Taipei’s first steps to urbanisation before Japanese colonial era

The urbanistic Taiwan we know nowadays, can be generally understood as a product of the Japanese colonial period, rather than its origin as one of the Chinese cities. Before 1898, the place hardly understand the term – urban. Not until the Japanese occupation era did the governor-general – Kodama Gentaro and civil administrator – Goto Shimpei is able to brought about transformation and introduction to the idea of urban planning.

Prior to the Japanese colonial era, Taiwan was just a rural city largely occupied by agricultural fields, with only about 50% of land area are built, all else are in a considerably chaotic and underdeveloped situation. The people are mostly settlers from the mainland, trying to escape the poor living condition in the mainland during the Qing dynasty. Due to the fact that it is a remote area without direct governance, any sorts of reform or attempts to organise the livelihood of the locals and the city area does not take place until the 1887, around two decades before the Japanese colonial era. It is only by then that Taiwan was granted an official status of province, because of the rising threats from foreign powers trying to purse Taiwan as their colony (France in the Sin-French War from 1884-1885 & Japan later in Sino-Japanese War).

This also directly transform Taipei into a capital city status, where by then the basic structures like city walls and gates are finally built during the reign of Emperor Guangxu (1882-1884). The 4 city gates are prime examples of these basic structures that originally defined the ground of Taipei. Walking from gate to gate can actually path out the entire Qing Dynasty Taipei region, covering distance of about a 2 hour walk. Studying past documents, it is able to know that the most populated area by the time was the northern part, while the southern and south-eastern parts are comparatively much less dense. To continue, the central part is where the government buildings and temples located, which defined the basic logic and landscape of Taipei, existing to nowadays as we see. The current government district is exactly on the site of the former Qing Dynasty administrative foundation. Even large main boulevards that originates from the Japanese colonial era later, are based of the former city gates, running along them.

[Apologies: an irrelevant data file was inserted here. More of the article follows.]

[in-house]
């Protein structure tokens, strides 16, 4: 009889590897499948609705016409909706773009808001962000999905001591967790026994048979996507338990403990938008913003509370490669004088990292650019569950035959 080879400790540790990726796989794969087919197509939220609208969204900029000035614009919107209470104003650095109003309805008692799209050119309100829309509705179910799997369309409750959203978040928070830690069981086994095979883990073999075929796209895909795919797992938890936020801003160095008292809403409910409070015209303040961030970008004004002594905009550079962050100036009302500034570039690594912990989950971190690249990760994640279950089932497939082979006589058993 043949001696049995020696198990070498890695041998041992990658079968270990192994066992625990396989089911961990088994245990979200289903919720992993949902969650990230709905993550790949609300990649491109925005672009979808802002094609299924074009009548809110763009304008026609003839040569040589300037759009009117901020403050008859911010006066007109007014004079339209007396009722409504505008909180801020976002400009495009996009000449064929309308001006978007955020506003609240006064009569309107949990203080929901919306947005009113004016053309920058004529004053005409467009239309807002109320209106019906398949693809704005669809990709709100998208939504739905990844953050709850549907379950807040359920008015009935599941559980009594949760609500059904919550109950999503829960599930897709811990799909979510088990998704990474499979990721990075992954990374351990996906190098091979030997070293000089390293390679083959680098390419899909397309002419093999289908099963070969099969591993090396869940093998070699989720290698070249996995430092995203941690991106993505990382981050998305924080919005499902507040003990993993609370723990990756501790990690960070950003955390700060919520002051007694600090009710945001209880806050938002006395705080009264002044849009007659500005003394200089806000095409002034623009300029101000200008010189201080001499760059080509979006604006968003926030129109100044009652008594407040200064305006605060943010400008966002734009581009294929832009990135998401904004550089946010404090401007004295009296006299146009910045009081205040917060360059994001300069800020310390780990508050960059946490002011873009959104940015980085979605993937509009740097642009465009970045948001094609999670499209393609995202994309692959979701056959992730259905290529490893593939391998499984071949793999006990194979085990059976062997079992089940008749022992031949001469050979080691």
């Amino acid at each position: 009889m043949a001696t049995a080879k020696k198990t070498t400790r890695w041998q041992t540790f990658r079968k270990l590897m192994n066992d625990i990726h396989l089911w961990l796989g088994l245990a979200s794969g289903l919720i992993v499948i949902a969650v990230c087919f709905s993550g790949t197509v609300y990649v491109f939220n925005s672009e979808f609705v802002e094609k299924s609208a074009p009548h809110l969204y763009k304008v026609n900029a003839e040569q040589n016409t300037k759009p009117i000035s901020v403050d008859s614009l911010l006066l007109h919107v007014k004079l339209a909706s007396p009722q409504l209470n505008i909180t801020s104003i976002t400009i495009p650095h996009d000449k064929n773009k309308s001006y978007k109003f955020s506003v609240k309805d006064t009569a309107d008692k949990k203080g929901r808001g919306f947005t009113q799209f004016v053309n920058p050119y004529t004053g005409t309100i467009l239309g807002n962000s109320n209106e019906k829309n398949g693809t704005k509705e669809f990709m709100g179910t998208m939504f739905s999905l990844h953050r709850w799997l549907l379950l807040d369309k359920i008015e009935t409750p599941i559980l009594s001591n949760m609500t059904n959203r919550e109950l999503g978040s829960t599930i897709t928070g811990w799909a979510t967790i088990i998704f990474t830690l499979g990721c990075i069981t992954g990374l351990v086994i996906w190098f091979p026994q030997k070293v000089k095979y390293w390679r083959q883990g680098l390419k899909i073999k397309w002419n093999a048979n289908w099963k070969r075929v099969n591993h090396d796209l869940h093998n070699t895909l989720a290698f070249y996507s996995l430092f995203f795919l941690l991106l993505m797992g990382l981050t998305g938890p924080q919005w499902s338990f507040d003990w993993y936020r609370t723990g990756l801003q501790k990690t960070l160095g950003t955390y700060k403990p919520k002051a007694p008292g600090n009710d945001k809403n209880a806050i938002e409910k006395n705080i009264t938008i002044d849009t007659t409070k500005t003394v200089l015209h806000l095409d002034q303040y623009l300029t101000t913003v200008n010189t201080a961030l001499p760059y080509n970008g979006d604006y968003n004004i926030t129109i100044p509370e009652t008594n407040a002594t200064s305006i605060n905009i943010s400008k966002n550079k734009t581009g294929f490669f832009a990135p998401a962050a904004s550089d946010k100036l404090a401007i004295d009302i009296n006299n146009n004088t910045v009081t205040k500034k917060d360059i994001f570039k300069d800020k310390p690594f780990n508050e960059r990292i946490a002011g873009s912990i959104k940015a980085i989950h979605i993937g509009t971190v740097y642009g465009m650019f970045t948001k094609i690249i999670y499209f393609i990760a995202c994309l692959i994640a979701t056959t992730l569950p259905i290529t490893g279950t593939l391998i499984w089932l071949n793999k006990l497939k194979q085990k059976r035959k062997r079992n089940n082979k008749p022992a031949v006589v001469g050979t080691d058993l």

The buildings dated back to the Qing dynasty can be divided into 5 types in general – religion, education, administration, business and housing. Their importance are shown in the way these programs is allocated. For example, the Town God’s Temple rest near the provincial administration hall as officials perform rites and offer sacrifices to the gods as a tradition on specific dates. The Western Study Hall ( The Xixuetang) as an example of the educational buildings also highlighted the governments attempts to encourage learning foreign language and subjects as well.

Nonetheless, most of the buildings like the Confucius Temple, Tianhou Temple and the office of provisional administration are brought down after the invasion of the Japanese. The city walls are also demolished in the 1900s. By then Taipei faces whole new transformation into a colonial city module. Despite letting the Japanese colonial era known as the major driving force to Taipei’s modernisation, traces of the Qing Dynasty’s attempts are still able to be identified and to be regarded as a contributing factor the to developments of Taiwan today.

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